alternatively: ClickQuest and Cookie Clicker, A tale of two games that start with a single click
I made ClickQuest almost exactly 3 years ago, far past the time required for me to regret every line of code I wrote. However, I did learn quite a few things in its bug-riddled construction, and many things in the years of reflection afterwards. ClickQuest was originally marketed as “distilling an MMORPG into its most core mechanic – click and numbers go up”. Indeed, Cookie Clicker takes this a step further: Click to increase a number that you can decrease to increase faster. It is the most instant of gratification, a split second is all it takes.
However, while this makes the games extremely good for single-player, it makes it incredibly hard for multiplayer. If you play by yourself, there is no reason to cheat, as all you do is lower your own enjoyment. When multiplayer (more specifically a leaderboard) is introduced, then players are motivated to cheat. In MMORPGs the layers of abstraction provide a mechanism to defeat cheating. But in clicking games, we’ve peeled away those layers, and so our only action in the game is clicking. This is the biggest strength and greatest weakness in clicking games.
When I made ClickQuest, it was designed with a leaderboard and chat in mind. I knew that cheating would be a big concern, so I tried to proactively thwart it. Here’s what I tried in order of when I tried it.
Approach 1: Send every click to the server
This worked great in testing. If I saw every click then nobody could fake it, right? In reality, this just changed cheating from faking clicks to spamming my server with HTTP requests. And when your game generates a request for every click, you’ve just invented a way to DDOS your own server. Oops.
Approach 2: Rate limit clicks client-side
I changed the client to only accept a click when 60ms had passed since the last click. I found this was a reasonable upper bound for how fast a human can click a mouse, even with a mouse in each hand alternating clicks. (Yes, I had some hardcore players.) But this just slows down the cheater, assuming they don’t go past it straight to the server.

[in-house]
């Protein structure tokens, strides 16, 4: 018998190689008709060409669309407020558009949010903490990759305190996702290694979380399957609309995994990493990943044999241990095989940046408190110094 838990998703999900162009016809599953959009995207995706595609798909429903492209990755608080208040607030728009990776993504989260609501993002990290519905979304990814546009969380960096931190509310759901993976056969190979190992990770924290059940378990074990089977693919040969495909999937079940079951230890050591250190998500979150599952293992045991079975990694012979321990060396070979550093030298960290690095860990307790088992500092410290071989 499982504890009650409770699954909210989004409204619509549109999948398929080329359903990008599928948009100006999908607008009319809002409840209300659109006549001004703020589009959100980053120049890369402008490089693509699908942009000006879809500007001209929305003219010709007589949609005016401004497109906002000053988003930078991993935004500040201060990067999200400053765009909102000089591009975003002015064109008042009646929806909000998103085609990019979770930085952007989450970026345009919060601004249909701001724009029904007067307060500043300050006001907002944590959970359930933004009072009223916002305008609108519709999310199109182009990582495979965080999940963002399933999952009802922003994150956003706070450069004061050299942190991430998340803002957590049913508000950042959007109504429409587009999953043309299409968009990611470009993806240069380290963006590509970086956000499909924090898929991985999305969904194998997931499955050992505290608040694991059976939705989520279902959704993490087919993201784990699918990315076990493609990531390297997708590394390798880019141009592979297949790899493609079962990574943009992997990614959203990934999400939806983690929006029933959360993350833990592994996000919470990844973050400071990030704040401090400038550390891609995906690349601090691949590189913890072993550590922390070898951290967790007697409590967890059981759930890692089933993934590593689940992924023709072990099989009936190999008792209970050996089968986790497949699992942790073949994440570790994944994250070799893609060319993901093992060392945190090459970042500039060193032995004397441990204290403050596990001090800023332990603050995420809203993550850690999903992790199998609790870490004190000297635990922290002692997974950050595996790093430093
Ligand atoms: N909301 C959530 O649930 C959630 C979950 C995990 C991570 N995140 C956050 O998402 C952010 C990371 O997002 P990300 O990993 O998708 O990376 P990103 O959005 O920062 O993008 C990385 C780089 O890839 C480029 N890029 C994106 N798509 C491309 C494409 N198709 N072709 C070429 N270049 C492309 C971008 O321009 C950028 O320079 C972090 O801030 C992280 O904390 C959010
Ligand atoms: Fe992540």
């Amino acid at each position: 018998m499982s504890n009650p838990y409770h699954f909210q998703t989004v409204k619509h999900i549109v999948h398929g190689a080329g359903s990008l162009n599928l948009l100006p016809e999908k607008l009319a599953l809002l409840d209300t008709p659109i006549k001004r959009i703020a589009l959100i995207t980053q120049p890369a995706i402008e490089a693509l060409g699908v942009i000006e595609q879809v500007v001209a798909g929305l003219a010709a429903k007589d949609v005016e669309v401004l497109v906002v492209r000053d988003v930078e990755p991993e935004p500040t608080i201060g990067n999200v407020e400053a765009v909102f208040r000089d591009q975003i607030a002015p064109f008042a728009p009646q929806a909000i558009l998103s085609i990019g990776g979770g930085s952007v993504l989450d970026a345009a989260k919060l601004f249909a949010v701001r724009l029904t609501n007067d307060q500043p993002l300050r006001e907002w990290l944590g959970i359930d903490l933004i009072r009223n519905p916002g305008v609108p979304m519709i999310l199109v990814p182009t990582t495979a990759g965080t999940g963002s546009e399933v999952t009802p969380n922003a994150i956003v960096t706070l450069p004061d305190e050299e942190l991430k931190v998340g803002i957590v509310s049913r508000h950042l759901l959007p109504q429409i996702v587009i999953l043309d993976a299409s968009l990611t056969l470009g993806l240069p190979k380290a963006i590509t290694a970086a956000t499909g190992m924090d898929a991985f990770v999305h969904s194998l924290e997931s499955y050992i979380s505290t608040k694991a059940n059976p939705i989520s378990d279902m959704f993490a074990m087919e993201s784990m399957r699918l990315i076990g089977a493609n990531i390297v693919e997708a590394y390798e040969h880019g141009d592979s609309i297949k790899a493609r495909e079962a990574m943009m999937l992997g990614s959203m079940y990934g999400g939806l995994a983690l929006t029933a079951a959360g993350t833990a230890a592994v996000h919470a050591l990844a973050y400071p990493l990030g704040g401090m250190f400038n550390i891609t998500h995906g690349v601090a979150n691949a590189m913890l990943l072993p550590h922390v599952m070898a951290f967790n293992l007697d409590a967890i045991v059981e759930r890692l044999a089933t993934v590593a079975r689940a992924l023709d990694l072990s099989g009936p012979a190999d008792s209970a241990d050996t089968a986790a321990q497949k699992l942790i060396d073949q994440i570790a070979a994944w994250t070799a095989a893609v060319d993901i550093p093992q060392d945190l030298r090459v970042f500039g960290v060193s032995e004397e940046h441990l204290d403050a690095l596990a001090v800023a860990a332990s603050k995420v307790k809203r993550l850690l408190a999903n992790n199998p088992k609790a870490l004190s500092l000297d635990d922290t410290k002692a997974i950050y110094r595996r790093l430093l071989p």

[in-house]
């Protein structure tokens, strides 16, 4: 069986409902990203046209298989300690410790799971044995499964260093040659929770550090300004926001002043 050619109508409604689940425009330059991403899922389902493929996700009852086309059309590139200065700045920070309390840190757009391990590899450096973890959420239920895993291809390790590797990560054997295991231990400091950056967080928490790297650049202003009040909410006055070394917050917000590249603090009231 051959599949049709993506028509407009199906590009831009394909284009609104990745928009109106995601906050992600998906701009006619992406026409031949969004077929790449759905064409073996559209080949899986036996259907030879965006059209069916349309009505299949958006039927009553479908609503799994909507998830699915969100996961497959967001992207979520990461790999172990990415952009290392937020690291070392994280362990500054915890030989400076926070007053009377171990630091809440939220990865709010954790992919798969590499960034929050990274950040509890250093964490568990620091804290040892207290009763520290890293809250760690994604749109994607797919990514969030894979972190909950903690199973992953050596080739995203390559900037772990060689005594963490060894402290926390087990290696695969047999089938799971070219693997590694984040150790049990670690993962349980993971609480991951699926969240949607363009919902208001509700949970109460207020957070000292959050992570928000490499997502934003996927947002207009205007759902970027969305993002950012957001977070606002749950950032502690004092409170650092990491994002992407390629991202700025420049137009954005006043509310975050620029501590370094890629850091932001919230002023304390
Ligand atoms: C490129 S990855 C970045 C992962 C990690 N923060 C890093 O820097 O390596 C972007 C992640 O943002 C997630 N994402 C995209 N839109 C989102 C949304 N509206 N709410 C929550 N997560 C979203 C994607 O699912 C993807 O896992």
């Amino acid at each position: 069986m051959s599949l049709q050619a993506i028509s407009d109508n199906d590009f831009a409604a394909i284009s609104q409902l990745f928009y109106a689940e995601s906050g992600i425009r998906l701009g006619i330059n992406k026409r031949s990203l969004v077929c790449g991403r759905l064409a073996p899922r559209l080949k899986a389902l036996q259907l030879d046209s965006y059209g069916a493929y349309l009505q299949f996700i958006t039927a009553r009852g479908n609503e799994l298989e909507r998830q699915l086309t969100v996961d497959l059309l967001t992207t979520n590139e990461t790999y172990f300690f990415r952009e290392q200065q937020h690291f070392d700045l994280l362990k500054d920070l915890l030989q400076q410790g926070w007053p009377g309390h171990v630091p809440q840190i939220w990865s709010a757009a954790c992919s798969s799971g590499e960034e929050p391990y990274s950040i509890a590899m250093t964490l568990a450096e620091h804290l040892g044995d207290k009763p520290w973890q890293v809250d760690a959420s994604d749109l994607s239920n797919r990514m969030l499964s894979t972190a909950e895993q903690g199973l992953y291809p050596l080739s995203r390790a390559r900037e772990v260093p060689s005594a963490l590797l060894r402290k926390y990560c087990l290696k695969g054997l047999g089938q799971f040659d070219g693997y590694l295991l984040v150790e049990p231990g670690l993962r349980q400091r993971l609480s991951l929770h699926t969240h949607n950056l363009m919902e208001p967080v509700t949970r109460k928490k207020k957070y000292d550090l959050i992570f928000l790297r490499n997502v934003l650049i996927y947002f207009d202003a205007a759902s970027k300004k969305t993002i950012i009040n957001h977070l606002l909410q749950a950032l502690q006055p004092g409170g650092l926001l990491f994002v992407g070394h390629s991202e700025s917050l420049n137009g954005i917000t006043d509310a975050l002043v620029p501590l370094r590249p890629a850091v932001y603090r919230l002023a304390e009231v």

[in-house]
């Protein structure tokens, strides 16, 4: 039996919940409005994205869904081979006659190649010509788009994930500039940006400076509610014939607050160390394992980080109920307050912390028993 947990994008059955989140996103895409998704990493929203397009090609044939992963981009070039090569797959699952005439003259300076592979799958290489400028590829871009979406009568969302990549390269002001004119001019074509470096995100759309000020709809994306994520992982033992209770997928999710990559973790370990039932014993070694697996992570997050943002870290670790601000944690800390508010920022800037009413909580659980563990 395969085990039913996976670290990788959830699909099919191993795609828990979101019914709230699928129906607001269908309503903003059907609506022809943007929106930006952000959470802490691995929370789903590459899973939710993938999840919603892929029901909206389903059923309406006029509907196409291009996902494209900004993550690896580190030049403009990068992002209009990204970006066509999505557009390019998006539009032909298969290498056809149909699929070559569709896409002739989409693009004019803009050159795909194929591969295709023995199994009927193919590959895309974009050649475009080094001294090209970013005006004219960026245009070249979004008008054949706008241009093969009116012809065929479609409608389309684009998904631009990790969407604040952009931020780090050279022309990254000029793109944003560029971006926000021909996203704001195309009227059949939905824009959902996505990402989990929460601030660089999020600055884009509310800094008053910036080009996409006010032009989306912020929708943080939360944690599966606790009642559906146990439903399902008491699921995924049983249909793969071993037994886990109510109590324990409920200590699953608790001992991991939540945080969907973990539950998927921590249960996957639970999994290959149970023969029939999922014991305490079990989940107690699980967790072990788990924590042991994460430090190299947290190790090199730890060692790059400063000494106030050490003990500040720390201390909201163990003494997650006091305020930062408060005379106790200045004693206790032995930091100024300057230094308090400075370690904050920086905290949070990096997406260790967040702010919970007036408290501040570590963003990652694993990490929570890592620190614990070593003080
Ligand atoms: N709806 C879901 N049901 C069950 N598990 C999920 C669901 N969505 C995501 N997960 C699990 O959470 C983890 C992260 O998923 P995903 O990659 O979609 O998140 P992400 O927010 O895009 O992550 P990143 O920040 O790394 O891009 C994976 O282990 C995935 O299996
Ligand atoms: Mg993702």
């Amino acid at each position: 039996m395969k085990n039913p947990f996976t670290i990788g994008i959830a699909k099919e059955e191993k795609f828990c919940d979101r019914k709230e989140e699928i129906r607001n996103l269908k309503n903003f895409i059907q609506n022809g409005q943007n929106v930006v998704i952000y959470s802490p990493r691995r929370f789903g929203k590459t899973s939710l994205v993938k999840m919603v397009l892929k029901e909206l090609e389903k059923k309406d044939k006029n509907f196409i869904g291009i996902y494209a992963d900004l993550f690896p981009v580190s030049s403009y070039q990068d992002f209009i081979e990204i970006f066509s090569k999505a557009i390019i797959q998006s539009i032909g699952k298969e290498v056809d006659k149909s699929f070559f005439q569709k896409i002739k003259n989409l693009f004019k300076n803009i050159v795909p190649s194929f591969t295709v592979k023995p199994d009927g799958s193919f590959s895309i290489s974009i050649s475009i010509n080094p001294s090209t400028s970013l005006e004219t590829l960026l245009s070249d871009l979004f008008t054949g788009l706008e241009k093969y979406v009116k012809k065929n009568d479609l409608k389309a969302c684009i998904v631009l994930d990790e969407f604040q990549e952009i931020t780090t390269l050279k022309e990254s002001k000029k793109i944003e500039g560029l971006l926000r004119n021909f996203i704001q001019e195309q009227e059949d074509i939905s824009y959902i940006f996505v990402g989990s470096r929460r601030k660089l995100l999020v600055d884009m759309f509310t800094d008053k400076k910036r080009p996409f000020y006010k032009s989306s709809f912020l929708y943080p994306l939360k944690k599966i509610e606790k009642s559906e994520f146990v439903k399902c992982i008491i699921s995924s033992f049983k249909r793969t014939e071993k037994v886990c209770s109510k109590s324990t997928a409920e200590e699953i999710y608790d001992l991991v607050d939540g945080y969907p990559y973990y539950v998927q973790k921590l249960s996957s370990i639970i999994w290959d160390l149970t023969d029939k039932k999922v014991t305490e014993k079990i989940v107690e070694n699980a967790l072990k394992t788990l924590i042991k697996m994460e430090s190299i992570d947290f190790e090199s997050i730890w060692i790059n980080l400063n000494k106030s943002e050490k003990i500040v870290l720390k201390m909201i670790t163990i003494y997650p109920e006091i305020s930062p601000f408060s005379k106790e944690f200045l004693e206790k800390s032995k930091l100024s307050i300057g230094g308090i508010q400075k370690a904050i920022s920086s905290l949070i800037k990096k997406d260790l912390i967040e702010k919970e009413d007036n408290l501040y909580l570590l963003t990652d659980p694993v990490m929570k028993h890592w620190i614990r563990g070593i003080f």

Approach 3: Obfusicate the request payload
Approach 4: Track as many metrics as I can and figure out where they should be server-side
Finally, a proper solution. I kept track of how many clicks per second a user made whenever they made a request to the server. I’d then compare that to how many clicks per second they’d made in the past 100 requests. If your clicking was consistently close to the 60ms per click mark, I’d give them a strike. Likewise if they clicked faster than 60ms mark, or if they were clicking at the same rate constantly. This actually led to catching bots, but unfortunately it had too many false positives and had to be turned off.
Approach 5: Give up and let it happen
By this point I’d spent 6 months and had no idea what else I could do. It is extremely difficult to regulate pure clicks. If I were to attempt it today, I’d use the efficiency of websockets to combine approach 1 and 4. I’d log the location and time of every click for every user, and use that to try and weed out (poorly designed) bots. But even that would likely fail. The developer simply lacks enough information to properly prevent cheating.
But Cookie Clicker is different than ClickQuest!
Orteil has added back a layer of abstraction in the form of buyable cookie producers. Now, past a certain point, it’s the buildings producing 99% of the cookies – clicking is irrelevant. Using my numbers a player can legitimately acquire 20 cookies per second from clicking. If you open a websocket connection for each player, you can track whether they have the page open or not. Then, send a packet every 30 seconds, or on building purchase (whichever happens first). Each packet would have the number of cookies and each type of building. You can verify the buildings with stored data, and the cookies with simple arithmetic. Boom, cheating solved!
But not quite. You’ve just slowed botting down to human levels. Like an MMORPG, it’s possible to bot as long as you play by the rules. From here, you’d have to use browser fingerprinting, or other esoteric metrics to weed out bots. Just remember, the stricter your anti-cheat protection is, the likely you are to anger your legitimate players!
A few parting thoughts